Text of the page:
Goals and Theme of the Community Outreach Educational Core (COEC) The primary goal of the COEC will be to educate residents in the Louisville Metropolitan Area (nine counties in Kentucky and four counties in Indiana) on the importance of interactions between genes, environment, culture, and disease. Our focus during the first four years will be the fast-growing Hispanic community of Shelbyville in Shelby County, Kentucky. This community consists of 4-8 thousand individuals, many of which lack basic social and economic infrastructure support and consequently, a group deficient in essential tools for promotion of a healthy community. As the Center matures and research programs are established in both the Hispanic and African American communities of Louisville, the COEC will extend its educational programs to West Louisville, another disadvantaged community in close proximity to a large industrial chemical complex, known as Rubbertown. These efforts will be complementary to those of the Integrated Health Sciences Facility Core (IHSFC). As detailed in Section 7A, the IHSFC will initially work with the more established and environmentally focused community-based organizations in West Louisville, with plans to increasingly involve Hispanic-focused organizations as they acquire a higher level of knowledge about environmental health through the work of the COEC. This approach will create a synergistic relationship that can significantly advance the Center's goals and its impact. To achieve our primary goal, we seek to empower the community of Shelbyville with sound medical and scientific information on the role of genes in health and disease, and how environmental factors and lifestyle practices influence health outcomes. We will begin by working with existing community organizations to identify community leaders who will be trained by COEC staff and, in turn, these leaders will train others in their community using a well-established train-the-trainer model (Ramos I., 2003). This approach has been shown to gradually build an environmental health infrastructure that can positively impact the community and its residents. The ultimate goal of the COEC is to build a self-sustainable educational program that persists within the target community after the intervention is completed. Modern theorists have proposed that systems thinking can be used to tackle intractable social issues, such as environmental health in depressed communities. Unlike previous social theories influenced by a reductionist approach to social problems (reminiscent of the approaches used in the biomedical sciences), theories developed through systems thinking incorporate the awareness that the entry of new knowledge may lead to conflict between those who are or perceive themselves to be at risk, and those perceived as being responsible for creating or preventing that risk. These social tensions must be factored into our community outreach efforts with the expectation that application of integrative approaches will enhance the quality of its products of the COEC.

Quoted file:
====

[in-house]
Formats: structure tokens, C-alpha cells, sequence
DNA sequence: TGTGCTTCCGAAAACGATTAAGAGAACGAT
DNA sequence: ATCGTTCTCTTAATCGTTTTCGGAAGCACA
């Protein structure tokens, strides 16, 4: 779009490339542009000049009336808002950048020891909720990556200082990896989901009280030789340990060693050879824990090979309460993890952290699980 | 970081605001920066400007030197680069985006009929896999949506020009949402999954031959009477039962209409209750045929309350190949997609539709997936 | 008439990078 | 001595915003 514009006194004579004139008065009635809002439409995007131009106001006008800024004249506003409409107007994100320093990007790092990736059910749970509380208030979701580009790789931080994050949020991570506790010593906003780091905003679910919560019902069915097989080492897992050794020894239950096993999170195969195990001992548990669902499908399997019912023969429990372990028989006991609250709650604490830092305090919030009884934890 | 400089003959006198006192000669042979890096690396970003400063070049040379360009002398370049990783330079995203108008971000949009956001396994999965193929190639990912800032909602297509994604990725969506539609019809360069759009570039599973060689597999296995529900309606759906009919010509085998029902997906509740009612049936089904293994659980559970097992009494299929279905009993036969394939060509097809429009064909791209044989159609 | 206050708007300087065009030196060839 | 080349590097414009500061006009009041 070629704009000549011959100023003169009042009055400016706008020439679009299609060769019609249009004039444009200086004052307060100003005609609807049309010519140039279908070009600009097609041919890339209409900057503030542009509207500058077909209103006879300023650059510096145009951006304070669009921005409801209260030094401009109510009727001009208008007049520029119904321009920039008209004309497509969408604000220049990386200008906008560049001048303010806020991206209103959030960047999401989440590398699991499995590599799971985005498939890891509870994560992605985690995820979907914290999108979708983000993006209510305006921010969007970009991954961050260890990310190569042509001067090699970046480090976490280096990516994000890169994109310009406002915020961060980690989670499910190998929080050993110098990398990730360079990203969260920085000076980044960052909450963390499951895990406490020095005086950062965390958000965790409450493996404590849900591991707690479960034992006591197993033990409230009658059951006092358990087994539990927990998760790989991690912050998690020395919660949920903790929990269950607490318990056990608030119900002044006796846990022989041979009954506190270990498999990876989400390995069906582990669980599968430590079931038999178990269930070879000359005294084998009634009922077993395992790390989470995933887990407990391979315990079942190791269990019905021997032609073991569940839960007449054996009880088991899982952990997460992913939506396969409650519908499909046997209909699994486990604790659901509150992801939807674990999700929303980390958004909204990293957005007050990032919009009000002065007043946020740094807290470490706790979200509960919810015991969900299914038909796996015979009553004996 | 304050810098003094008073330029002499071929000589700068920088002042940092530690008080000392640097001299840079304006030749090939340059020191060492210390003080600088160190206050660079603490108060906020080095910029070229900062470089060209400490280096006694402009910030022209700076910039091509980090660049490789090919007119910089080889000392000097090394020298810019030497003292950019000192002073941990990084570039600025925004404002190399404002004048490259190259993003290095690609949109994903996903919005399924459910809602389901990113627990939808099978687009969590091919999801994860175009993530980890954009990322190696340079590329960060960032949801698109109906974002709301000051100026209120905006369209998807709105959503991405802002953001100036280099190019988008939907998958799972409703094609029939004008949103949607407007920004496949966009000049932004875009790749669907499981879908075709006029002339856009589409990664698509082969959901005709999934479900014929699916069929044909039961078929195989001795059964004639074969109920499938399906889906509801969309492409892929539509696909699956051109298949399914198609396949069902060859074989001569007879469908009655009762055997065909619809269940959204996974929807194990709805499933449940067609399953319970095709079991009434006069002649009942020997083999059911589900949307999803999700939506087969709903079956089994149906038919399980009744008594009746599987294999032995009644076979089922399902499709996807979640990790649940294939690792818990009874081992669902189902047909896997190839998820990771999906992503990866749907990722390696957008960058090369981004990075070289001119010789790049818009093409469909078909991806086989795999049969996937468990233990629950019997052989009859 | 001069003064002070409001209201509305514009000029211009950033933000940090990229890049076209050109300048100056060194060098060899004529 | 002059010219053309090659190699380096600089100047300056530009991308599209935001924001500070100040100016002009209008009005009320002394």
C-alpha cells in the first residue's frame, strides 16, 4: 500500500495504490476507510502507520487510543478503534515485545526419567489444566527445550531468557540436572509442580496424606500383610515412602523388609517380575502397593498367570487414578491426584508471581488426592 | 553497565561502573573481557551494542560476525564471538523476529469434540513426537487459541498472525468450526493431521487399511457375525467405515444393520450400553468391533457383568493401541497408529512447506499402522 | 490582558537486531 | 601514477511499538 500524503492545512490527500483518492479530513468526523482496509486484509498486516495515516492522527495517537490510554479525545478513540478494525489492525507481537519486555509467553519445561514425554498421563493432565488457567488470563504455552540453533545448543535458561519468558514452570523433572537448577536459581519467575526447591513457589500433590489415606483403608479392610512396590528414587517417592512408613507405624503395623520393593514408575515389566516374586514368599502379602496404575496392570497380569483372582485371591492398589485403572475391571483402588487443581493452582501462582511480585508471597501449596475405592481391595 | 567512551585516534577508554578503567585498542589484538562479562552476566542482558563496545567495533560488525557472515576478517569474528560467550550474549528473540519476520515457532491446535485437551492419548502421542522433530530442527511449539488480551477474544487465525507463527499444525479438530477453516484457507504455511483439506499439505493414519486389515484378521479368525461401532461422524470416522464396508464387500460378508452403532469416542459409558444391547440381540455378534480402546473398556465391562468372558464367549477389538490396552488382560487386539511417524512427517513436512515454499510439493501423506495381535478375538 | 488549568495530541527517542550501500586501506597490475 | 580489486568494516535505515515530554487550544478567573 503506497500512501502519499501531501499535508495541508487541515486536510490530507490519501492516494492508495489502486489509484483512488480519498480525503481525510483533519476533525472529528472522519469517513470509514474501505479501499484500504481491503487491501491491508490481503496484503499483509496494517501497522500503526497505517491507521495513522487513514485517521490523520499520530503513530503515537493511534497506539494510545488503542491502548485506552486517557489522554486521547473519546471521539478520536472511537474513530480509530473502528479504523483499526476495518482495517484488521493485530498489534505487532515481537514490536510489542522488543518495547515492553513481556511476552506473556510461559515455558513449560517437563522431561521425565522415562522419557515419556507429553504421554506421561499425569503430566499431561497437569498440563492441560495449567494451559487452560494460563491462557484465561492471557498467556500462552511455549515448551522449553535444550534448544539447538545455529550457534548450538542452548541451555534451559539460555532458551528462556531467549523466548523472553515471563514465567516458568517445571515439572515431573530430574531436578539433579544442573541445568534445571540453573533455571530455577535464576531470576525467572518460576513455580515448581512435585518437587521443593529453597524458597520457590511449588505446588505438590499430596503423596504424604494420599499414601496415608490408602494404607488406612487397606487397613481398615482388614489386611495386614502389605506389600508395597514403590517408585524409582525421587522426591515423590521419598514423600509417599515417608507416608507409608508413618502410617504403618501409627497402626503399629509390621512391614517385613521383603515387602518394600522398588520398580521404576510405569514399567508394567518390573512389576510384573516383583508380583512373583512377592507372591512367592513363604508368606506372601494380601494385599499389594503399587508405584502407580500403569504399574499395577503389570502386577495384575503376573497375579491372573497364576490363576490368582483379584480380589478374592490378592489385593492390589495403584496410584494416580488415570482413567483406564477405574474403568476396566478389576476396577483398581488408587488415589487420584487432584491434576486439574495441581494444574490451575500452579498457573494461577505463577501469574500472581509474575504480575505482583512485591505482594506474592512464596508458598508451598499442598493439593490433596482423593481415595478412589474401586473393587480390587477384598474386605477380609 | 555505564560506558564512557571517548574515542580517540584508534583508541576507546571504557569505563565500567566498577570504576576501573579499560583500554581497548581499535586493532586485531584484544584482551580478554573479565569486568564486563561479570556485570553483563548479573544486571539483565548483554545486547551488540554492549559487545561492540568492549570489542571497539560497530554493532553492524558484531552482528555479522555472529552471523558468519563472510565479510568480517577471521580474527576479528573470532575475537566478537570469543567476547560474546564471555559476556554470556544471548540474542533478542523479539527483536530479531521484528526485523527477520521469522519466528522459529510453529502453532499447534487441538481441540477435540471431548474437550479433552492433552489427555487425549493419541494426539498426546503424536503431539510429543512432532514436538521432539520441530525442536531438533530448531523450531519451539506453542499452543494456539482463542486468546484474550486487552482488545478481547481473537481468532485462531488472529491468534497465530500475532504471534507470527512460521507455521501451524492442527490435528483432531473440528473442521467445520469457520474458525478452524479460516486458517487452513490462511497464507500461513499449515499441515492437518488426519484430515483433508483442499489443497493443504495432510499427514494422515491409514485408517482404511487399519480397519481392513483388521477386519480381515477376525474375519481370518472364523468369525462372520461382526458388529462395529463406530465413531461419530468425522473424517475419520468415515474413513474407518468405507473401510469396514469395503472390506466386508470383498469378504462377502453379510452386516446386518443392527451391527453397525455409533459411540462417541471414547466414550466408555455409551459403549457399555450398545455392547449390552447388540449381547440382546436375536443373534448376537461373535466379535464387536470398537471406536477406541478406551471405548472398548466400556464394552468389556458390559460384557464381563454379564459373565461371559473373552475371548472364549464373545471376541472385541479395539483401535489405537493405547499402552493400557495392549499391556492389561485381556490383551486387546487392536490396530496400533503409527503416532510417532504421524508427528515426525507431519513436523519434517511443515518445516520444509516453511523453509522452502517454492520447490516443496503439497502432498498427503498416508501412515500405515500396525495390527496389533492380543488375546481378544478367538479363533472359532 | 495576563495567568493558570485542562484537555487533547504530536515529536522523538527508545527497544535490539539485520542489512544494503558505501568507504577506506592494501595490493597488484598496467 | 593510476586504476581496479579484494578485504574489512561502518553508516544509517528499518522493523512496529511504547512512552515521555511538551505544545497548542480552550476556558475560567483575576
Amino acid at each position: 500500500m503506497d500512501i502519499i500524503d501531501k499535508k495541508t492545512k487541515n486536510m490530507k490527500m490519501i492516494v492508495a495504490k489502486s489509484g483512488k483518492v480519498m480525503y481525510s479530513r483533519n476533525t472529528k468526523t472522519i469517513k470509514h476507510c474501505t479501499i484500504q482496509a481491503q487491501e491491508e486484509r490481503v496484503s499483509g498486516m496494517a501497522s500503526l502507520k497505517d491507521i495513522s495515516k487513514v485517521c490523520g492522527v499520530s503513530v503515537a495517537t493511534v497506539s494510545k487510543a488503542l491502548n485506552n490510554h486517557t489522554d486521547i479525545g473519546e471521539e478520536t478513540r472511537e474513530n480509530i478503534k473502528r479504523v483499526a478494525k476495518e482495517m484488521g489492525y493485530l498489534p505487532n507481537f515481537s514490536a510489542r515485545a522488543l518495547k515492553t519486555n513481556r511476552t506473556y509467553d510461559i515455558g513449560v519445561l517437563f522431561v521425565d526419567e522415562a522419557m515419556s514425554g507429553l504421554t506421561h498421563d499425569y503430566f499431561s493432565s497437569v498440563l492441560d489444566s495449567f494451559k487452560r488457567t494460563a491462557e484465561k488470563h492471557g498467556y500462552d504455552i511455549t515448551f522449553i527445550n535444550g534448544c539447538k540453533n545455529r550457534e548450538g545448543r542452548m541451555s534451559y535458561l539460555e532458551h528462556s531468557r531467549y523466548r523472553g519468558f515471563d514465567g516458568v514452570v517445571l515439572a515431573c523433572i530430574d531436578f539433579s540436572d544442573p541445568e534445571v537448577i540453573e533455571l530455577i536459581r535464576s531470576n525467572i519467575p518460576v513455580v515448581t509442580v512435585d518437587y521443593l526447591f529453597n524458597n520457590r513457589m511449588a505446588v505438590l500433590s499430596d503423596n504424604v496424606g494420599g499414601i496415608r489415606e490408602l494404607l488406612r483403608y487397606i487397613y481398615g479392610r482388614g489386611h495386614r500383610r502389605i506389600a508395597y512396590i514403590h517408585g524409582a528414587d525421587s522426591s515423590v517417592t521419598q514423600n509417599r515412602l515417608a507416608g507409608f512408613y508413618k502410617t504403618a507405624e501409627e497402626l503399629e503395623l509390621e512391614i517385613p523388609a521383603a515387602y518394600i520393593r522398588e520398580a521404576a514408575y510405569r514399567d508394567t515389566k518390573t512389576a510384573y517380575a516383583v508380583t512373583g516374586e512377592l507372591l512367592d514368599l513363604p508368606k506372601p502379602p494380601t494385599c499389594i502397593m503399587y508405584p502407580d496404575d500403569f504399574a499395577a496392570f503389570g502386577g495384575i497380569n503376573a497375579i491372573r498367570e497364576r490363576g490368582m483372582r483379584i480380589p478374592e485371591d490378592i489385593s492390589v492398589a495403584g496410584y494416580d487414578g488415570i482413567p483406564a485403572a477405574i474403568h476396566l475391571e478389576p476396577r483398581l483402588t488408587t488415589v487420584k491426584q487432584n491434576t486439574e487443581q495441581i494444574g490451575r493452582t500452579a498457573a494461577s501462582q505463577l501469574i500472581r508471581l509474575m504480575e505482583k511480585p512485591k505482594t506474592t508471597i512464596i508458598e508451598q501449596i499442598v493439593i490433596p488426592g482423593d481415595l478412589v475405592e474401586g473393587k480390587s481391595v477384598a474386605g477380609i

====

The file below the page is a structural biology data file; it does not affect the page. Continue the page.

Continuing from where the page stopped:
National Institute of Health (NIH)
National Institute of Environmental Health Sciences (NIEHS)
Center Core Grants (P30)
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Environmental Health Sciences Review Committee (EHS)
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University of Louisville
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Bojang, Pasano; Ramos, Kenneth S (2016) Analysis of LINE-1 Retrotransposition at the Single Nucleus Level. J Vis Exp :
Llorens, M Candelaria; Lorenzatti, Guadalupe; Cavallo, Natalia L et al. (2016) Phosphorylation Regulates Functions of ZEB1 Transcription Factor. J Cell Physiol 231:2205-17
Neal, Rachel E; Chen, Jing; Webb, Cindy et al. (2016) Developmental cigarette smoke exposure II: Hepatic proteome profiles in 6 month old adult offspring. Reprod Toxicol 65:414-424
Montoya-Durango, Diego E; Ramos, Kenneth A; Bojang, Pasano et al. (2016) LINE-1 silencing by retinoblastoma proteins is effected through the nucleosomal and remodeling deacetylase multiprotein complex. BMC Cancer 16:38
Neal, Rachel E; Jagadapillai, Rekha; Chen, Jing et al. (2016) Developmental cigarette smoke exposure II: Kidney proteome profile alterations in 6 month old adult offspring. Reprod Toxicol 65:425-435
Xu, Xin; Prough, Russell A; Samuelson, David J (2015) Differential 12-O-Tetradecanoylphorbol-13-acetate-induced activation of rat mammary carcinoma susceptibility Fbxo10 variant promoters via a PKC-AP1 pathway. Mol Carcinog 54:134-47
Al-Eryani, Laila; Wahlang, Banrida; Falkner, K C et al. (2015) Identification of Environmental Chemicals Associated with the Development of Toxicant-associated Fatty Liver Disease in Rodents. Toxicol Pathol 43:482-97
Gordon, Michael W; Yan, Fang; Zhong, Xiaoming et al. (2015) Regulation of p53-targeting microRNAs by polycyclic aromatic hydrocarbons: Implications in the etiology of multiple myeloma. Mol Carcinog 54:1060-9
Bamji, Sanaya F; Page, Robert B; Patel, Dharti et al. (2015) Soy glyceollins regulate transcript abundance in the female mouse brain. Funct Integr Genomics 15:549-61
Ramos, Irma N; Appana, Savitri N; Brock, Guy et al. (2015) Health status, perceptions and needs of Hispanics in rural Shelbyville, Kentucky. J Immigr Minor Health 17:148-55

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